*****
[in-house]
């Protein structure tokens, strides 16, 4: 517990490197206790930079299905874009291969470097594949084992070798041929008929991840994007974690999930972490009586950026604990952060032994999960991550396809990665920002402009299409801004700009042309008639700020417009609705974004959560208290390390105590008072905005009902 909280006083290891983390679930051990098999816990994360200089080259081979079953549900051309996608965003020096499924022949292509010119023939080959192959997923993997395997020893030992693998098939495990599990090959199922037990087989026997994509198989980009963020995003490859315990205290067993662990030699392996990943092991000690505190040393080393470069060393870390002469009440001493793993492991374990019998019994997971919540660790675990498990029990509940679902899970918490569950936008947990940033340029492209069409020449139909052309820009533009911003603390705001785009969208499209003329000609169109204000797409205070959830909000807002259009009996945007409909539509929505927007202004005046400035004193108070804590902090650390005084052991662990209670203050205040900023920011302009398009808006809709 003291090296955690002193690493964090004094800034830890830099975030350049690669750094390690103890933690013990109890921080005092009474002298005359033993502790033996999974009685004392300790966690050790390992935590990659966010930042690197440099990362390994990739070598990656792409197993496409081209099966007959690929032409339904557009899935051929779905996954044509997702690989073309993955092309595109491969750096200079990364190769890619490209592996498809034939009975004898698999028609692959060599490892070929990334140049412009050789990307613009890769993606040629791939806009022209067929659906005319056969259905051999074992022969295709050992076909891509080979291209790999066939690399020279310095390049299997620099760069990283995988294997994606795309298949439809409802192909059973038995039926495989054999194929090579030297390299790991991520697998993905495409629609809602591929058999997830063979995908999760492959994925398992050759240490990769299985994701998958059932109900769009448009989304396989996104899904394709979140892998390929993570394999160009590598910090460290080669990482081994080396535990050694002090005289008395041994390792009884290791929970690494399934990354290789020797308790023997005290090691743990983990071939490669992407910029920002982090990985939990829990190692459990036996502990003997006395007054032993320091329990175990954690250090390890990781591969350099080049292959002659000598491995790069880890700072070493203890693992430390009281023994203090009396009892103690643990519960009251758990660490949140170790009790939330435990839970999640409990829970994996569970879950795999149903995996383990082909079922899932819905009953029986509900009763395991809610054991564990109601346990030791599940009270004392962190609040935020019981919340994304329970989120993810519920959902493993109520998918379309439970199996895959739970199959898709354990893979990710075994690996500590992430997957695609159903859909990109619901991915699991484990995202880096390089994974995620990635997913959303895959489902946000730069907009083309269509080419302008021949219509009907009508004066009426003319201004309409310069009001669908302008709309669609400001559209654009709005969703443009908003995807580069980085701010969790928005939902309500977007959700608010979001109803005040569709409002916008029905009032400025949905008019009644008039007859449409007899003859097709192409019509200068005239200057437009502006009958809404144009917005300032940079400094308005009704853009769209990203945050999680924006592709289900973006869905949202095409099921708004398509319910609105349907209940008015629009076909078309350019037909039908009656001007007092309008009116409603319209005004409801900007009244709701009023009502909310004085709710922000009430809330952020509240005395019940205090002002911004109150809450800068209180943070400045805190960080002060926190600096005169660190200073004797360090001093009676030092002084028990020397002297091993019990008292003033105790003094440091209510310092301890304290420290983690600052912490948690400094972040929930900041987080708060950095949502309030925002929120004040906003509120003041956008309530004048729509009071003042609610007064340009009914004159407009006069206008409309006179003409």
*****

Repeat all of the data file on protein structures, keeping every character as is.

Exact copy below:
[in-house]
């Protein structure tokens, strides 16, 4: 517990490197206790930079299905874009291969470097594949084992070798041929008929991840994007974690999930972490009586950026604990952060032994999960991550396809990665920002402009299409801004700009042309008639700020417009609705974004959560208290390390105590008072905005009902 909280006083290891983390679930051990098999816990994360200089080259081979079953549900051309996608965003020096499924022949292509010119023939080959192959997923993997395997020893030992693998098939495990599990090959199922037990087989026997994509198989980009963020995003490859315990205290067993662990030699392996990943092991000690505190040393080393470069060393870390002469009440001493793993492991374990019998019994997971919540660790675990498990029990509940679902899970918490569950936008947990940033340029492209069409020449139909052309820009533009911003603390705001785009969208499209003329000609169109204000797409205070959830909000807002259009009996945007409909539509929505927007202004005046400035004193108070804590902090650390005084052991662990209670203050205040900023920011302009398009808006809709 003291090296955690002193690493964090004094800034830890830099975030350049690669750094390690103890933690013990109890921080005092009474002298005359033993502790033996999974009685004392300790966690050790390992935590990659966010930042690197440099990362390994990739070598990656792409197993496409081209099966007959690929032409339904557009899935051929779905996954044509997702690989073309993955092309595109491969750096200079990364190769890619490209592996498809034939009975004898698999028609692959060599490892070929990334140049412009050789990307613009890769993606040629791939806009022209067929659906005319056969259905051999074992022969295709050992076909891509080979291209790999066939690399020279310095390049299997620099760069990283995988294997994606795309298949439809409802192909059973038995039926495989054999194929090579030297390299790991991520697998993905495409629609809602591929058999997830063979995908999760492959994925398992050759240490990769299985994701998958059932109900769009448009989304396989996104899904394709979140892998390929993570394999160009590598910090460290080669990482081994080396535990050694002090005289008395041994390792009884290791929970690494399934990354290789020797308790023997005290090691743990983990071939490669992407910029920002982090990985939990829990190692459990036996502990003997006395007054032993320091329990175990954690250090390890990781591969350099080049292959002659000598491995790069880890700072070493203890693992430390009281023994203090009396009892103690643990519960009251758990660490949140170790009790939330435990839970999640409990829970994996569970879950795999149903995996383990082909079922899932819905009953029986509900009763395991809610054991564990109601346990030791599940009270004392962190609040935020019981919340994304329970989120993810519920959902493993109520998918379309439970199996895959739970199959898709354990893979990710075994690996500590992430997957695609159903859909990109619901991915699991484990995202880096390089994974995620990635997913959303895959489902946000730069907009083309269509080419302008021949219509009907009508004066009426003319201004309409310069009001669908302008709309669609400001559209654009709005969703443009908003995807580069980085701010969790928005939902309500977007959700608010979001109803005040569709409002916008029905009032400025949905008019009644008039007859449409007899003859097709192409019509200068005239200057437009502006009958809404144009917005300032940079400094308005009704853009769209990203945050999680924006592709289900973006869905949202095409099921708004398509319910609105349907209940008015629009076909078309350019037909039908009656001007007092309008009116409603319209005004409801900007009244709701009023009502909310004085709710922000009430809330952020509240005395019940205090002002911004109150809450800068209180943070400045805190960080002060926190600096005169660190200073004797360090001093009676030092002084028990020397002297091993019990008292003033105790003094440091209510310092301890304290420290983690600052912490948690400094972040929930900041987080708060950095949502309030925002929120004040906003509120003041956008309530004048729509009071003042609610007064340009009914004159407009006069206008409309006179003409």